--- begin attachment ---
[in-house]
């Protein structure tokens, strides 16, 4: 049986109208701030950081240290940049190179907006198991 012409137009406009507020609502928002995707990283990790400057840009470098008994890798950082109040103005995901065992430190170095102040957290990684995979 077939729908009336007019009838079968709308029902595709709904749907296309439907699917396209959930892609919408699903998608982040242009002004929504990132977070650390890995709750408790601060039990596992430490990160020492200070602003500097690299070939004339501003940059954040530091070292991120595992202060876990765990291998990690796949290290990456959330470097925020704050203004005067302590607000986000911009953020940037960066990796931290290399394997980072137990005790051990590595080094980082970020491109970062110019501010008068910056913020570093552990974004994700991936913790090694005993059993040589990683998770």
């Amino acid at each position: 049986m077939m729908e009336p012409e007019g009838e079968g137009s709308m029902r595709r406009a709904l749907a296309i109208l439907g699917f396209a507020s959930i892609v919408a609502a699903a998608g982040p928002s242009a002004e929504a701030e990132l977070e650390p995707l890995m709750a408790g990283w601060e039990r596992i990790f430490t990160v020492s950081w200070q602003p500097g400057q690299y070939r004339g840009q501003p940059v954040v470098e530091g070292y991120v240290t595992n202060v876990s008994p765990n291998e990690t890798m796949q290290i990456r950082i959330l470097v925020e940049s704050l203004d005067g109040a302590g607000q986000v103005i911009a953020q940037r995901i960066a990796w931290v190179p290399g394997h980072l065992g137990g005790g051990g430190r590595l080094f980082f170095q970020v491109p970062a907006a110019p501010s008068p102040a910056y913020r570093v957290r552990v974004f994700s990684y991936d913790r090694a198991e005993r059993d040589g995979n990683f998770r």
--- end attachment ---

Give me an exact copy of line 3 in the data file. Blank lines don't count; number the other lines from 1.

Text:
């Amino acid at each position: 049986m077939m729908e009336p012409e007019g009838e079968g137009s709308m029902r595709r406009a709904l749907a296309i109208l439907g699917f396209a507020s959930i892609v919408a609502a699903a998608g982040p928002s242009a002004e929504a701030e990132l977070e650390p995707l890995m709750a408790g990283w601060e039990r596992i990790f430490t990160v020492s950081w200070q602003p500097g400057q690299y070939r004339g840009q501003p940059v954040v470098e530091g070292y991120v240290t595992n202060v876990s008994p765990n291998e990690t890798m796949q290290i990456r950082i959330l470097v925020e940049s704050l203004d005067g109040a302590g607000q986000v103005i911009a953020q940037r995901i960066a990796w931290v190179p290399g394997h980072l065992g137990g005790g051990g430190r590595l080094f980082f170095q970020v491109p970062a907006a110019p501010s008068p102040a910056y913020r570093v957290r552990v974004f994700s990684y991936d913790r090694a198991e005993r059993d040589g995979n990683f998770r």